Law professor Alan Dershowitz, who has argued consistently against the investigations into Donald Trump, alleged that special counsel Robert Mueller is trying to catch the president in a “perjury trap.” Someone who actually prosecuted people for a living, however, said otherwise.
During a Wednesday panel discussion, Dershowitz explained that asking questions about his motive firing former FBI Director James Comey or going easy on Michael Flynn would set up the “trap.”
CNN host Anderson Cooper noted that it’s only a so-called “perjury trap if someone wants to perjure themselves.”
But Dershowitz argued it wasn’t true.
“Well, no one is being forced to lie, so it’s not a perjury trap — correct me” if I’m wrong, Cooper said.
“Well, I will,” Dershowitz shot back. He claimed that if Trump said something he “believes is truthful” and another witness saying the opposite, Trump could be prosecuted for perjury.
However, former federal prosecutor Anne Milgram agreed with Cooper’s assessment that the biggest trap is a candidate prone to lying.
“And also I think the way the professor’s describing perjury, it makes it seem like if there are two completely different version of events, someone can be charged with perjury,” she began. “In my experience as a state and federal prosecutor, that’s not the case. To prove perjury is a very high standard, and you actually have to be able to prove to a jury that one version of events is false.”
Dershowitz claimed that’s why she’s a prosecutor and not a defense attorney and that he would never allow any of his clients be set up for something like that.
“If I could switch a little, I think it’s worth debating this question of perjury, but I’ll tell you my view,” Milgram came back. “My view is that the president doesn’t want to go in. So, we talk about whether or not the lawyers want him to go in or don’t want him to go in. So, what we’re seeing a little bit is this dance.”
Dershowitz also argued that the idea of using someone’s tweets against them is absurd and he fears for any clients who tweet moving forward.
Cooper explained that no other person has the power to fire the investigators and prosecutors in the case. Trump does, and has threatened to do so.
Watch the full discussion below:
CNN’s Jim Acosta busts Trump’s whistleblower lies: ‘Just not answering questions in a straightforward fashion’
CNN's Jim Acosta busted several falsehoods in President Donald Trump's remarks from the Oval Office about a whistleblower complaint filed against him by an intelligence official.
The president answered questions about the complaint, which appears to center on a phone call he made to the Ukrainian president, during a White House news conference with Australian prime minister Scott Morrison.
"He did not really answer the question whether or not he spoke with the Ukranian prime minister about former Vice President Joe Biden, at one point saying it doesn't matter what he discussed," Acosta said. "But there are plenty of contradictions here that the president offered up to reporters when he was sitting down in the Oval Office, at one point describing the whistleblower has being partisan and part of a hack job, but at the same time saying he doesn't know who the whistleblower is."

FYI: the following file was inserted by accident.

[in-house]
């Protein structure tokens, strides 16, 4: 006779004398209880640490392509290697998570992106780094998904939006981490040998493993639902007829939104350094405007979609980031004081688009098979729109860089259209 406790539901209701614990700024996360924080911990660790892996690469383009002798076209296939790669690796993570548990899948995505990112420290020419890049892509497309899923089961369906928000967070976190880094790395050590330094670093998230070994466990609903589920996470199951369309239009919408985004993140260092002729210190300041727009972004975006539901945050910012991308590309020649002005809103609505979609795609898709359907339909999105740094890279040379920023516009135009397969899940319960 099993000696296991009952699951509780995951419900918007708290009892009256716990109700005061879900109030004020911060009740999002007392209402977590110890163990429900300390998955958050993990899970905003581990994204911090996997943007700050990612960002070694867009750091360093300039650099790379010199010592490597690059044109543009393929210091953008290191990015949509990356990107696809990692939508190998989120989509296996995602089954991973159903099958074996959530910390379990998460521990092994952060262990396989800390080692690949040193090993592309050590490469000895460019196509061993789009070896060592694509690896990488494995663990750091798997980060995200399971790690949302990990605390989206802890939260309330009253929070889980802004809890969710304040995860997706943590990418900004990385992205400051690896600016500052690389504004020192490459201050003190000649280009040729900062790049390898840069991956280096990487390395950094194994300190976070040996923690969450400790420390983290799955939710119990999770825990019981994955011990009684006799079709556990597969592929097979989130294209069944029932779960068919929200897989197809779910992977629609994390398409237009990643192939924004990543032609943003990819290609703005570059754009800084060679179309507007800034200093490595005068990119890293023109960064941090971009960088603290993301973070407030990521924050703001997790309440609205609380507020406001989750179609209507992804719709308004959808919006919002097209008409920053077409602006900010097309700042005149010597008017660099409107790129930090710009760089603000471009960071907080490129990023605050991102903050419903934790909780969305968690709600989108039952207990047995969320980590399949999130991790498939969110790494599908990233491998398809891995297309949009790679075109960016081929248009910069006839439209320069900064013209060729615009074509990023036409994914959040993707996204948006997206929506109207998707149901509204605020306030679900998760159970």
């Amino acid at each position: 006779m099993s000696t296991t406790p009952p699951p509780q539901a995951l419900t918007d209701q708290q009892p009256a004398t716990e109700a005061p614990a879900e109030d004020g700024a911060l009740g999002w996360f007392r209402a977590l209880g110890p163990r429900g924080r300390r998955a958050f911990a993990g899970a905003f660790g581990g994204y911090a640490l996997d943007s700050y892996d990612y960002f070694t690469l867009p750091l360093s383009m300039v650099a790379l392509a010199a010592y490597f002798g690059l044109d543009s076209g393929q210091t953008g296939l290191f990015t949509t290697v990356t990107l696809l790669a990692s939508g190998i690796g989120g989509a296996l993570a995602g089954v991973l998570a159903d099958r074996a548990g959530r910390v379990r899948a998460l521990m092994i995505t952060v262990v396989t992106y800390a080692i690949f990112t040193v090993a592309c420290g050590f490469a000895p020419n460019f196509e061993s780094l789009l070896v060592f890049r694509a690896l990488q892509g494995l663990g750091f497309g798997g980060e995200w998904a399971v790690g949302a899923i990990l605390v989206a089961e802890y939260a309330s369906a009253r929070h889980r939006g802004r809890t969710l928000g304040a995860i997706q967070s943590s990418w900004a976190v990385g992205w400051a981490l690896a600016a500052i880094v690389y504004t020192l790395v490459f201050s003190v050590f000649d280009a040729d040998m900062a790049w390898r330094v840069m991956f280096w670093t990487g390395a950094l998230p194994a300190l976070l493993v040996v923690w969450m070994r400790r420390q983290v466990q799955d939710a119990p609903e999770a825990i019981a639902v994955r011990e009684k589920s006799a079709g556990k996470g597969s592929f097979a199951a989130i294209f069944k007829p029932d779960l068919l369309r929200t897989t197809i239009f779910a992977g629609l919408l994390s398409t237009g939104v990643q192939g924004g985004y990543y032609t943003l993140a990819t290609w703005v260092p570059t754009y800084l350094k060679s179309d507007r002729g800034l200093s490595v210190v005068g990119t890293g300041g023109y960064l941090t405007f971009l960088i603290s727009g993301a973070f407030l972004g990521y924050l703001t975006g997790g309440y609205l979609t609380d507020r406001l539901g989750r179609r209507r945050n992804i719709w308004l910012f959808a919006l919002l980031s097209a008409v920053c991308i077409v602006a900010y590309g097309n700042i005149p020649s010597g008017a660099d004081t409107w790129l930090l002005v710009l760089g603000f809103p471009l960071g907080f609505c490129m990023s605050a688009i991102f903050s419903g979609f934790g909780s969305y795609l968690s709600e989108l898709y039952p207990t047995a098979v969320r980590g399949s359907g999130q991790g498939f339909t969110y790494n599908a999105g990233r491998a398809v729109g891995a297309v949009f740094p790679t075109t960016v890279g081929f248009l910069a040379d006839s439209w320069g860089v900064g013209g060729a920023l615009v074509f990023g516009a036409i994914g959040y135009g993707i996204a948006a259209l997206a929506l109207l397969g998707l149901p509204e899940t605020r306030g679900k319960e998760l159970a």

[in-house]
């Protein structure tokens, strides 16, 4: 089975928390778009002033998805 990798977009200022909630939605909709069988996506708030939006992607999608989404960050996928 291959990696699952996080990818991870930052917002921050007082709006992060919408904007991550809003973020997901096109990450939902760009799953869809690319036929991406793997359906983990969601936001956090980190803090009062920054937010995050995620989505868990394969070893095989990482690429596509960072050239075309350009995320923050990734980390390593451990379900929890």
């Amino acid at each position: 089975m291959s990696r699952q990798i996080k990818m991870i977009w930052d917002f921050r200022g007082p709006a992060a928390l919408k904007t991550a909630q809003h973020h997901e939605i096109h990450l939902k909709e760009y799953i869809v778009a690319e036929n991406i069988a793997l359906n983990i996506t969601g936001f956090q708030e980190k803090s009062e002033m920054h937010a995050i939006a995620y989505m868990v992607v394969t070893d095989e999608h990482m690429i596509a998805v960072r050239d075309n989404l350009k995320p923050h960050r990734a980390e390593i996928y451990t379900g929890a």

Dem lawmaker encourages acting-DNI to ignore White House and deliver the whistleblower report directly to Congress
Appearing on CNN on Friday morning to discuss an alarming whistleblower report on Donald Trump's actions that the president's administration is withholding from Congress, Rep. Eric Swalwell (D-CA) encouraged the acting Director of National Intelligence to hand the report over and ignore the administration.
Speaking with CNN host Jim Sciutto, Swalwell made a direct appeal to acting-DNI head Joseph Maguire.
"This is an opportunity for Republicans and Democrats to unite and say, we don't want this in our democracy," Swalwell explained. "You know, that's why I wrote the Protecting Our Democracy Act, to, you know, have a bipartisan commission look at this."
WATCH: Trump’s long history of spilling America’s secrets to foreign leaders catalogued by CNN’s Avlon
President Donald Trump this week claimed that would never be stupid enough to say something inappropriate to foreign officials when he knew that all of his calls were being monitored.
However, CNN's John Avlon on Friday went down the president's long history of making inappropriate comments to foreign leaders, including times when he spilled important intelligence secrets.
Avlon began by noting that Trump has repeatedly cast aspersions on the intelligence community, including when he infamously said that he didn't believe Russia tried to help him win the 2016 election despite multiple intelligence assessments showing just that.